Florida State University College of Law promotes expertise in the areas of business, environmental, international, and criminal law in brochures, booklets, and on its Web site as well as through curriculums leading to the attainment of certificates in business, environmental, and international law. The College of Law’s Web site also provides guidance through recommended core courses and course lists in the areas of administrative law, business and commercial law, civil rights law, criminal justice, environmental and land use law, family law, international law, and litigation.
This should not be taken to mean that you are limited or that you should focus your preparation to practice in one of these areas if you choose to attend here. If we were to poll all of our 8,500+ alumni, you would find someone practicing in almost every imaginable area of law. This also does not mean that the expertise is not there to prepare you to practice in another area. The College of Law’s faculty is among the nation’s best and the number of options beyond the 1L required curriculum exceeds 225 different courses and numerous opportunities for clinics, internships, and externships. What it does mean is that you have to take matters into your own hands, be a little more creative and resourceful, and take some initiative to formulate a curriculum that will meet your needs. You also have the resources of the College of Law, its faculty, Externship Office, Placement Office, and Alumni Affairs Office to help you.
So, for example, what if you want to be an entertainment lawyer? Well, the J.D. degree requires 88 credit hours with 36 of those hours being required coursework and 4 being “guided” coursework. That leaves 48 hours of elective credit that you can use to design a custom curriculum. Before getting into course selection, note that four of your required hours are the 1L Contracts course. This is perhaps the most important class for any budding entertainment lawyer and the contracts professors at the College of Law are top notch. One of our newer instructors, Professor Bruce Markell, has been published in law review articles and books and has even written his own book on contracts.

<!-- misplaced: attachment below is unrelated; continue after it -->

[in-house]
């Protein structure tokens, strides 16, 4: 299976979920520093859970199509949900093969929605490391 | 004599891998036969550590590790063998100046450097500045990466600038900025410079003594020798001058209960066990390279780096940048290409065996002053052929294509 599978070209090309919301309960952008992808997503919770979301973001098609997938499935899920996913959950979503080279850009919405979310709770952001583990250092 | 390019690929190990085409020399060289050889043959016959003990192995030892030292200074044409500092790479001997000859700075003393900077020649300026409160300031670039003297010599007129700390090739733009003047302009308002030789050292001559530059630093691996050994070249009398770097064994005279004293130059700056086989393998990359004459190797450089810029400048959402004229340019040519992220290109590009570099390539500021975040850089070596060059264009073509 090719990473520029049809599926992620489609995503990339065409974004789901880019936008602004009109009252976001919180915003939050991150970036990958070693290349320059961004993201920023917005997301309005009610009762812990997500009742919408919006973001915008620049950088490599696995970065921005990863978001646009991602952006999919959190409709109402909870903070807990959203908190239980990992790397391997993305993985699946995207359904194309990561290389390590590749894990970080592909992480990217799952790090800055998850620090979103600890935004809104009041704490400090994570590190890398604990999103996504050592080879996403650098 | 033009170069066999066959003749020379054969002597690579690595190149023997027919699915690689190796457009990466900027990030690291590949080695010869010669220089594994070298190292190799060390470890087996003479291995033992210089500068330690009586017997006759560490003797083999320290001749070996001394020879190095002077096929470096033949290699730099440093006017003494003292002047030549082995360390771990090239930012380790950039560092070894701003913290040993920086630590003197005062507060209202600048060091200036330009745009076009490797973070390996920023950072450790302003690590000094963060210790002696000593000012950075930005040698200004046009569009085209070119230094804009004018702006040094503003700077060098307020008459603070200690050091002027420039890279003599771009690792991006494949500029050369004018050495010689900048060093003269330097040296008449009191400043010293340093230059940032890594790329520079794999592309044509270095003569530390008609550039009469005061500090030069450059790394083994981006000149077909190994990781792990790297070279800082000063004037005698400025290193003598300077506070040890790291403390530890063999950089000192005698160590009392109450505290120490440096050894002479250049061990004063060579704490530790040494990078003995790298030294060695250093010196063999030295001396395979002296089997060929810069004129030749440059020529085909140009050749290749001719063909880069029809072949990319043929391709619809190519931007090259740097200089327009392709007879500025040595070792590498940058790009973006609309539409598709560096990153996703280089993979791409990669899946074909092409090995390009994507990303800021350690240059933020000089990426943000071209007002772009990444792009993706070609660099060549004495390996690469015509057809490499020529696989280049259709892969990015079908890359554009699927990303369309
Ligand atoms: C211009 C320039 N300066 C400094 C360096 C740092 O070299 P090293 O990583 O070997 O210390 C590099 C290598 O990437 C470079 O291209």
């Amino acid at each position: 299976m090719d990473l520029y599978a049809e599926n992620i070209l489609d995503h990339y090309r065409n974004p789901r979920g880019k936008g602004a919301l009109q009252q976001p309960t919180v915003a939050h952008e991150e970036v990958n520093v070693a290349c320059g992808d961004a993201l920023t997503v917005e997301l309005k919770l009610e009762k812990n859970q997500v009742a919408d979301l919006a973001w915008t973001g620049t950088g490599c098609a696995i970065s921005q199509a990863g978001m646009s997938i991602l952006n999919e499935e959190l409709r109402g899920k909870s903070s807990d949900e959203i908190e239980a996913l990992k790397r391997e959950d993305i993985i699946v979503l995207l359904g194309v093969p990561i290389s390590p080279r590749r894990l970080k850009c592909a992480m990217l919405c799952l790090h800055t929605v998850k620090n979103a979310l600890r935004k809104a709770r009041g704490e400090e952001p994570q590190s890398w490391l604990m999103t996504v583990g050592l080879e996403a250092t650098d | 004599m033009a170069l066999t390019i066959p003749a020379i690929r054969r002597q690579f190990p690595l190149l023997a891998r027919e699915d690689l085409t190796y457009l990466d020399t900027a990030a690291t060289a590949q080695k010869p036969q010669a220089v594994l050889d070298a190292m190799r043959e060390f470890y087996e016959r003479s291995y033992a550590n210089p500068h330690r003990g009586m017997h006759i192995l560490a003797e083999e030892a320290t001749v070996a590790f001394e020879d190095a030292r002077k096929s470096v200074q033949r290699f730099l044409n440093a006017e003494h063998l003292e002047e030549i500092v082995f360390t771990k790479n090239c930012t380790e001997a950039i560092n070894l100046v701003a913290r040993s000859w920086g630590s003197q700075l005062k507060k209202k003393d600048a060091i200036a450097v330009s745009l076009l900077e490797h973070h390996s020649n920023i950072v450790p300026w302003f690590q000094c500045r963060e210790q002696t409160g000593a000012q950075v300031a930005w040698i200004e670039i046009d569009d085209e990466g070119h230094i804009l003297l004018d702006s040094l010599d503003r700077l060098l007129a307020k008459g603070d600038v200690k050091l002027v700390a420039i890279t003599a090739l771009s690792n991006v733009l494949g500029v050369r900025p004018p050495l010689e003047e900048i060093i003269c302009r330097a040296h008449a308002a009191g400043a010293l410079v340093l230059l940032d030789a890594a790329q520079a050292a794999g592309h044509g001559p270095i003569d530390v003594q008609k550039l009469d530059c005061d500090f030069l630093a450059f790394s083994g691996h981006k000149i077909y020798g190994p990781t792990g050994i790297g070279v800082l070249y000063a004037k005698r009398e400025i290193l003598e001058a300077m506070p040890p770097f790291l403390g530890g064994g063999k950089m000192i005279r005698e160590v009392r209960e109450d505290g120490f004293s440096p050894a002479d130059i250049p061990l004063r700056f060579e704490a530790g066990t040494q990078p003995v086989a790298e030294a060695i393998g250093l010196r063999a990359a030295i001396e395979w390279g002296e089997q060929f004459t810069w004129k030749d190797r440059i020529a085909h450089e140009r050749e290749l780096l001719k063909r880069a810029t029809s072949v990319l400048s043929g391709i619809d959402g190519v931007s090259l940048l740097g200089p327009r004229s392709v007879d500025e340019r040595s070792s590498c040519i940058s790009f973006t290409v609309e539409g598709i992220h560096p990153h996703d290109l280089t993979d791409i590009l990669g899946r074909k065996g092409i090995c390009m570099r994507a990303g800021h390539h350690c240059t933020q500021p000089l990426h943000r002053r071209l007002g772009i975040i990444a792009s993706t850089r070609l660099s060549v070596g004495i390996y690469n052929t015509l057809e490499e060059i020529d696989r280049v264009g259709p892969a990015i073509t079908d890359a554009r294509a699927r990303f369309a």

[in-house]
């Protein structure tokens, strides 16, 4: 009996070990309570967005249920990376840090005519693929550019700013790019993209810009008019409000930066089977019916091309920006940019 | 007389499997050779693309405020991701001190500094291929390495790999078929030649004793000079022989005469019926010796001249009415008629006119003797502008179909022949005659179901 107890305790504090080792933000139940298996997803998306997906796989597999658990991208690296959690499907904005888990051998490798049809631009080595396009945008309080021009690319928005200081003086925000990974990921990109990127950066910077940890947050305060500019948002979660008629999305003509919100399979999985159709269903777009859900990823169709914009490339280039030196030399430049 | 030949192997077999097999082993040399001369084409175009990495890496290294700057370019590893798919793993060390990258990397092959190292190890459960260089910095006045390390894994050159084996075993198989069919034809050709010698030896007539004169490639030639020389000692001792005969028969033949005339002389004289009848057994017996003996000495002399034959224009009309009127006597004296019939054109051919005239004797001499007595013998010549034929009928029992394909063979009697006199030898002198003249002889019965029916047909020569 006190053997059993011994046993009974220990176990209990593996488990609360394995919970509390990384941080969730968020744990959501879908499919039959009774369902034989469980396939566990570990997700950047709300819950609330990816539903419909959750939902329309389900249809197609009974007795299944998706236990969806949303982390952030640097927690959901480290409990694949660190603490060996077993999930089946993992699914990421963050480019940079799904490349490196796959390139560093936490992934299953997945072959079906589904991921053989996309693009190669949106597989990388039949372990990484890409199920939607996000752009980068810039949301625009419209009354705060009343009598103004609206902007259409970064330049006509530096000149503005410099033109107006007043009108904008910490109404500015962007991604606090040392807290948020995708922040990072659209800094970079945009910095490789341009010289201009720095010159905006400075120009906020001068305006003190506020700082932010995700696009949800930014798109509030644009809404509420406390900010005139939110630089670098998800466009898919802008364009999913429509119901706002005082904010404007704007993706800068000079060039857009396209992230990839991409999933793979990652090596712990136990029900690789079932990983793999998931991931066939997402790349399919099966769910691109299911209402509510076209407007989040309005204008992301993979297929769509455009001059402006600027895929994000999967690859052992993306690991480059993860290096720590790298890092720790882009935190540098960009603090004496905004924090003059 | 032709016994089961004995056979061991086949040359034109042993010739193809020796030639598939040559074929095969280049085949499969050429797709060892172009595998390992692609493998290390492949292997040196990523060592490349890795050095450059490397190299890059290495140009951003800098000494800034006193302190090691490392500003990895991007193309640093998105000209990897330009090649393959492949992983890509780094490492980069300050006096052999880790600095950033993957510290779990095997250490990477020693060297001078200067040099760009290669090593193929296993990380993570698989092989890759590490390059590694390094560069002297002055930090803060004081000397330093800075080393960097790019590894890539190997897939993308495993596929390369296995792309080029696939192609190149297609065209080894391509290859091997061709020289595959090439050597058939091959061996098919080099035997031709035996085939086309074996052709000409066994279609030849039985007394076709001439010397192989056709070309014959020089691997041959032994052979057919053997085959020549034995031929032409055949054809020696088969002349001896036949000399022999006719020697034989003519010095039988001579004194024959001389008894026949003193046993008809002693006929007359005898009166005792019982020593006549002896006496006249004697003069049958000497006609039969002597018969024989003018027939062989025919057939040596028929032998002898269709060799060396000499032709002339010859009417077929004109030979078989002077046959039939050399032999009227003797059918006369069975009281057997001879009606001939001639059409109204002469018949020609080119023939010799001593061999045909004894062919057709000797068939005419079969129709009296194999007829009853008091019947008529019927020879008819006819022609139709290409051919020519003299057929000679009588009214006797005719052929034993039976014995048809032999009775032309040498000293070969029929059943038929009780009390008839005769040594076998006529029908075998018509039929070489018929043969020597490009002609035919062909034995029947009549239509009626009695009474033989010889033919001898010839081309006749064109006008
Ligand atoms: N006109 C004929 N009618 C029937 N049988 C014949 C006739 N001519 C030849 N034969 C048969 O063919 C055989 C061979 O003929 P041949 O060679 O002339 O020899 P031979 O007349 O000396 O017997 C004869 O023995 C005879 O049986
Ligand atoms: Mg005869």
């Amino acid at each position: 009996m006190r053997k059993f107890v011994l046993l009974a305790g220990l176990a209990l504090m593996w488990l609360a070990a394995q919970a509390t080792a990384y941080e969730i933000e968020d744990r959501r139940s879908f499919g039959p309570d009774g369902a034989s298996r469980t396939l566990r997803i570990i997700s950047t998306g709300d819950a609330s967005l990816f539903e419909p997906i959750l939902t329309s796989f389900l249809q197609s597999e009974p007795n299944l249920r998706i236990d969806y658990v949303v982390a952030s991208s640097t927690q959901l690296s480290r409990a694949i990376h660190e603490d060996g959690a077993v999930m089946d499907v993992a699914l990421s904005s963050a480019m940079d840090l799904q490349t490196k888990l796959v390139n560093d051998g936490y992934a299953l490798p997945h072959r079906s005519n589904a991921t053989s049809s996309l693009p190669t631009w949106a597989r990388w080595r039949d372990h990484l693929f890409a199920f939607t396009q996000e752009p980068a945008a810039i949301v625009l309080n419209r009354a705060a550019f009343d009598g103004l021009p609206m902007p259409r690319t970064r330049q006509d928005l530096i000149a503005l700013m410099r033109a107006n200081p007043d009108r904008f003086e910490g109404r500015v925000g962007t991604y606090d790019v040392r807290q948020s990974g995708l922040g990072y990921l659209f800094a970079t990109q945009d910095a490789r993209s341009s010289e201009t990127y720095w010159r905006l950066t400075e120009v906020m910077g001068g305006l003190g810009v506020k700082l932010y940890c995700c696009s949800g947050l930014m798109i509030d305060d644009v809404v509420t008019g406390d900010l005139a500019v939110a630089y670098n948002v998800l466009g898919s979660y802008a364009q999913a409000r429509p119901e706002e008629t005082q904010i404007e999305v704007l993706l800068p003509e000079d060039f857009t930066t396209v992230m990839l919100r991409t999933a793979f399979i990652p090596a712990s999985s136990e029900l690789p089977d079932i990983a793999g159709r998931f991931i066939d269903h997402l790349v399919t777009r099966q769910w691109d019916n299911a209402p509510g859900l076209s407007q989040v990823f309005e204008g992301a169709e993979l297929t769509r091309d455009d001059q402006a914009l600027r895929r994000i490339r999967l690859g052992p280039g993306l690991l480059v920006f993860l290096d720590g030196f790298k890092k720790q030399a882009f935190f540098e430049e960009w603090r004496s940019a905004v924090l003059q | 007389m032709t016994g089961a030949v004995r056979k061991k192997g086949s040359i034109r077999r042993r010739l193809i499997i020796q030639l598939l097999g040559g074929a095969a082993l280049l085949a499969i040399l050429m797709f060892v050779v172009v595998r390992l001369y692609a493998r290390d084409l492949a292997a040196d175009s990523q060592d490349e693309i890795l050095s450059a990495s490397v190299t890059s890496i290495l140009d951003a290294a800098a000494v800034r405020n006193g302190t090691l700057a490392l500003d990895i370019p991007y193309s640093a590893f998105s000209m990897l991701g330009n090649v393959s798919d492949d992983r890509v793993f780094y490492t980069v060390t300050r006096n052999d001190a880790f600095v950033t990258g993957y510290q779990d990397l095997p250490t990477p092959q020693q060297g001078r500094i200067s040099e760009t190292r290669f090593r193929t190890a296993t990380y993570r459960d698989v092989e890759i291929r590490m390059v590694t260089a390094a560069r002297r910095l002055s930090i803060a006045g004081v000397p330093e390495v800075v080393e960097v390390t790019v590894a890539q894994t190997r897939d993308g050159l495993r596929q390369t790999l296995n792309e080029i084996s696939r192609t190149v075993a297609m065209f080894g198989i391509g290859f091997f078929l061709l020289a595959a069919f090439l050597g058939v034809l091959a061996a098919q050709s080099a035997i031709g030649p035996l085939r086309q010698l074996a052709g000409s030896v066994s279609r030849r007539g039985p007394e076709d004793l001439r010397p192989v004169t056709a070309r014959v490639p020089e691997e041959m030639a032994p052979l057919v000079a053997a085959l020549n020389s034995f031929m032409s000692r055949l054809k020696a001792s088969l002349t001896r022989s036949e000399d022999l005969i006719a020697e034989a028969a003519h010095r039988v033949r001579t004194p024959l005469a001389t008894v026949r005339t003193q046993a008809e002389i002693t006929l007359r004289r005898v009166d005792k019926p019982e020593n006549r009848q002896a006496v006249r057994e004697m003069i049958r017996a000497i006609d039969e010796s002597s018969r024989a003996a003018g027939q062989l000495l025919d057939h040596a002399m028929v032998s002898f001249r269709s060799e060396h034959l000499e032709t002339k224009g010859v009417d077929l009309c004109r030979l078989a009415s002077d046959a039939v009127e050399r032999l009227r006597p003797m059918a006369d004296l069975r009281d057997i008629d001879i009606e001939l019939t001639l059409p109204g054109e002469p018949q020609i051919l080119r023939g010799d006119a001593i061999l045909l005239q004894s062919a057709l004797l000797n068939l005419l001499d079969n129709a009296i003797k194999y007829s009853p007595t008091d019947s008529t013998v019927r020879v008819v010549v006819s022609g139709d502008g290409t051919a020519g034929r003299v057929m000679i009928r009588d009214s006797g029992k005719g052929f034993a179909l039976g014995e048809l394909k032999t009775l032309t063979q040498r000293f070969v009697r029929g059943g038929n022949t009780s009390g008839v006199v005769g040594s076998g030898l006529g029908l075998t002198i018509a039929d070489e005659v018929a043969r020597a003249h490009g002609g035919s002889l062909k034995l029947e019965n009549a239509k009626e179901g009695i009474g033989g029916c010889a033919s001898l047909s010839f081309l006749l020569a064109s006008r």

The “guided” coursework requires a skills training course and an upper level writing course. The skills training course for this build-your-own entertainment law curriculum is an easy one, Contract Drafting. This is a wildly popular course and could not be more relevant to practice as an entertainment lawyer. More importantly, this course is offered almost every semester.
The upper level writing course choice is not as obvious, but there are two readily available options. The first is Cyber Law. There is no doubt that the entertainment industry is inexorably intertwined with the Internet. Because this course ends in a paper, you are free to make that paper about whichever field of entertainment law that interests you (sports, music, etc.). The second option is not actually a course, but rather pursuing an instructor guided paper. These papers can be on any subject that a professor is willing to supervise. Because entertainment law touches so many other fields of law, it is fairly easy to make entertainment law relevant and of interest to one of the professors at the College of Law.